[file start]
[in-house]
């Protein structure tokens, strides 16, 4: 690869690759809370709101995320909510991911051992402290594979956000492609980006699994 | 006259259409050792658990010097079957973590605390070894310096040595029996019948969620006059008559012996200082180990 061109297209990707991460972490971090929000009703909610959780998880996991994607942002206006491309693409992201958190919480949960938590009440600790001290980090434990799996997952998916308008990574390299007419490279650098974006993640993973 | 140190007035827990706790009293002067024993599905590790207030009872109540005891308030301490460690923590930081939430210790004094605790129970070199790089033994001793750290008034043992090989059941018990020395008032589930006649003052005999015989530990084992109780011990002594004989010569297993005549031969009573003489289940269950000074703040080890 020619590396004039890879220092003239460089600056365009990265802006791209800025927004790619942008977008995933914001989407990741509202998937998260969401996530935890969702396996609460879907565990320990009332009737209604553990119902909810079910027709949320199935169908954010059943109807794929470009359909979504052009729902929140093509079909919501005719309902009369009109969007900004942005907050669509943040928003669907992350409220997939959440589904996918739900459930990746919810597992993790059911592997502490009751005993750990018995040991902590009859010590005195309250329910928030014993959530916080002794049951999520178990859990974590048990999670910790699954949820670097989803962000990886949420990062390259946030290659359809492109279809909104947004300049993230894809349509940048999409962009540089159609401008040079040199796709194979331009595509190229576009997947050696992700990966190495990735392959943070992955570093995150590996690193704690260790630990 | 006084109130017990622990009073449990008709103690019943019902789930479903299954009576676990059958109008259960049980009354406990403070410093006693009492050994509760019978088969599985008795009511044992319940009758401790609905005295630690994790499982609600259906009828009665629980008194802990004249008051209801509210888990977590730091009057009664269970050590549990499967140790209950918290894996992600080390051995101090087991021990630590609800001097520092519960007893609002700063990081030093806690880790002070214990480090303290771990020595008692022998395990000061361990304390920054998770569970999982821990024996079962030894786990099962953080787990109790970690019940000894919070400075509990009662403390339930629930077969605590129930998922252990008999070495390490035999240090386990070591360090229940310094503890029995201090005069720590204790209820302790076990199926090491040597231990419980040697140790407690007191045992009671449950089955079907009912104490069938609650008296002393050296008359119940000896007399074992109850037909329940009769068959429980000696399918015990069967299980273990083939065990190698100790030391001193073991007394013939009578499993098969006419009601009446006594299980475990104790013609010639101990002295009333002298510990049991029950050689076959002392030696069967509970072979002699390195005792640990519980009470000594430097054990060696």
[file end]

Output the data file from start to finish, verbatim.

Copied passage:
[in-house]
């Protein structure tokens, strides 16, 4: 690869690759809370709101995320909510991911051992402290594979956000492609980006699994 | 006259259409050792658990010097079957973590605390070894310096040595029996019948969620006059008559012996200082180990 061109297209990707991460972490971090929000009703909610959780998880996991994607942002206006491309693409992201958190919480949960938590009440600790001290980090434990799996997952998916308008990574390299007419490279650098974006993640993973 | 140190007035827990706790009293002067024993599905590790207030009872109540005891308030301490460690923590930081939430210790004094605790129970070199790089033994001793750290008034043992090989059941018990020395008032589930006649003052005999015989530990084992109780011990002594004989010569297993005549031969009573003489289940269950000074703040080890 020619590396004039890879220092003239460089600056365009990265802006791209800025927004790619942008977008995933914001989407990741509202998937998260969401996530935890969702396996609460879907565990320990009332009737209604553990119902909810079910027709949320199935169908954010059943109807794929470009359909979504052009729902929140093509079909919501005719309902009369009109969007900004942005907050669509943040928003669907992350409220997939959440589904996918739900459930990746919810597992993790059911592997502490009751005993750990018995040991902590009859010590005195309250329910928030014993959530916080002794049951999520178990859990974590048990999670910790699954949820670097989803962000990886949420990062390259946030290659359809492109279809909104947004300049993230894809349509940048999409962009540089159609401008040079040199796709194979331009595509190229576009997947050696992700990966190495990735392959943070992955570093995150590996690193704690260790630990 | 006084109130017990622990009073449990008709103690019943019902789930479903299954009576676990059958109008259960049980009354406990403070410093006693009492050994509760019978088969599985008795009511044992319940009758401790609905005295630690994790499982609600259906009828009665629980008194802990004249008051209801509210888990977590730091009057009664269970050590549990499967140790209950918290894996992600080390051995101090087991021990630590609800001097520092519960007893609002700063990081030093806690880790002070214990480090303290771990020595008692022998395990000061361990304390920054998770569970999982821990024996079962030894786990099962953080787990109790970690019940000894919070400075509990009662403390339930629930077969605590129930998922252990008999070495390490035999240090386990070591360090229940310094503890029995201090005069720590204790209820302790076990199926090491040597231990419980040697140790407690007191045992009671449950089955079907009912104490069938609650008296002393050296008359119940000896007399074992109850037909329940009769068959429980000696399918015990069967299980273990083939065990190698100790030391001193073991007394013939009578499993098969006419009601009446006594299980475990104790013609010639101990002295009333002298510990049991029950050689076959002392030696069967509970072979002699390195005792640990519980009470000594430097054990060696």